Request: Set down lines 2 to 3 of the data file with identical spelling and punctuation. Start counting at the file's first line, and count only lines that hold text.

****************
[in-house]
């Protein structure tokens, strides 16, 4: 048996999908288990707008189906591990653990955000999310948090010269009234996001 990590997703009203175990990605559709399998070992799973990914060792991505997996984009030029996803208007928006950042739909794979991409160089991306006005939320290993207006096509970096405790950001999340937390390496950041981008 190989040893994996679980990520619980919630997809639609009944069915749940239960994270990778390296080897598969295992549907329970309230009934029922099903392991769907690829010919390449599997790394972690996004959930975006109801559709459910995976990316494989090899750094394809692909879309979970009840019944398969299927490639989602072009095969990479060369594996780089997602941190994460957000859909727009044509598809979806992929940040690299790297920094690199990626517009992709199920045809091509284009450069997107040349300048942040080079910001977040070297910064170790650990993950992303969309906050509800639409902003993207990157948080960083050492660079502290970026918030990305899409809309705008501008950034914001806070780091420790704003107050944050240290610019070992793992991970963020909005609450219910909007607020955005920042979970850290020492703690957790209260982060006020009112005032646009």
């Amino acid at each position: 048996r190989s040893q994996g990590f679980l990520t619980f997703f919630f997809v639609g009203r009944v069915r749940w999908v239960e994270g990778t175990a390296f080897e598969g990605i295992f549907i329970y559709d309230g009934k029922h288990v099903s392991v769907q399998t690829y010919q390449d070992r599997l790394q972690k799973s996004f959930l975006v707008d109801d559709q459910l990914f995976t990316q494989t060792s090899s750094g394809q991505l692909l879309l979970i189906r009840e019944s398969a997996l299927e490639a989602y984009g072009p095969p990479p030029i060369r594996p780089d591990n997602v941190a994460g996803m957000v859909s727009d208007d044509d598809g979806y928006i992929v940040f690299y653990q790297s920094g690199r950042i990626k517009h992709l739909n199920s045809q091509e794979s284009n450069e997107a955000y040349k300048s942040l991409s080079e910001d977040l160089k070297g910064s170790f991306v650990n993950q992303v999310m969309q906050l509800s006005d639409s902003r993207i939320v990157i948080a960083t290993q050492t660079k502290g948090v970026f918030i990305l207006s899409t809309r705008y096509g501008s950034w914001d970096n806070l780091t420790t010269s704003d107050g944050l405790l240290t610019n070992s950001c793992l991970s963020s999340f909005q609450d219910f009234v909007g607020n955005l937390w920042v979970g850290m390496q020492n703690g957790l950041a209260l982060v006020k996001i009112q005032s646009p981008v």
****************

């Protein structure tokens, strides 16, 4: 048996999908288990707008189906591990653990955000999310948090010269009234996001 990590997703009203175990990605559709399998070992799973990914060792991505997996984009030029996803208007928006950042739909794979991409160089991306006005939320290993207006096509970096405790950001999340937390390496950041981008 190989040893994996679980990520619980919630997809639609009944069915749940239960994270990778390296080897598969295992549907329970309230009934029922099903392991769907690829010919390449599997790394972690996004959930975006109801559709459910995976990316494989090899750094394809692909879309979970009840019944398969299927490639989602072009095969990479060369594996780089997602941190994460957000859909727009044509598809979806992929940040690299790297920094690199990626517009992709199920045809091509284009450069997107040349300048942040080079910001977040070297910064170790650990993950992303969309906050509800639409902003993207990157948080960083050492660079502290970026918030990305899409809309705008501008950034914001806070780091420790704003107050944050240290610019070992793992991970963020909005609450219910909007607020955005920042979970850290020492703690957790209260982060006020009112005032646009």
């Amino acid at each position: 048996r190989s040893q994996g990590f679980l990520t619980f997703f919630f997809v639609g009203r009944v069915r749940w999908v239960e994270g990778t175990a390296f080897e598969g990605i295992f549907i329970y559709d309230g009934k029922h288990v099903s392991v769907q399998t690829y010919q390449d070992r599997l790394q972690k799973s996004f959930l975006v707008d109801d559709q459910l990914f995976t990316q494989t060792s090899s750094g394809q991505l692909l879309l979970i189906r009840e019944s398969a997996l299927e490639a989602y984009g072009p095969p990479p030029i060369r594996p780089d591990n997602v941190a994460g996803m957000v859909s727009d208007d044509d598809g979806y928006i992929v940040f690299y653990q790297s920094g690199r950042i990626k517009h992709l739909n199920s045809q091509e794979s284009n450069e997107a955000y040349k300048s942040l991409s080079e910001d977040l160089k070297g910064s170790f991306v650990n993950q992303v999310m969309q906050l509800s006005d639409s902003r993207i939320v990157i948080a960083t290993q050492t660079k502290g948090v970026f918030i990305l207006s899409t809309r705008y096509g501008s950034w914001d970096n806070l780091t420790t010269s704003d107050g944050l405790l240290t610019n070992s950001c793992l991970s963020s999340f909005q609450d219910f009234v909007g607020n955005l937390w920042v979970g850290m390496q020492n703690g957790l950041a209260l982060v006020k996001i009112q005032s646009p981008v």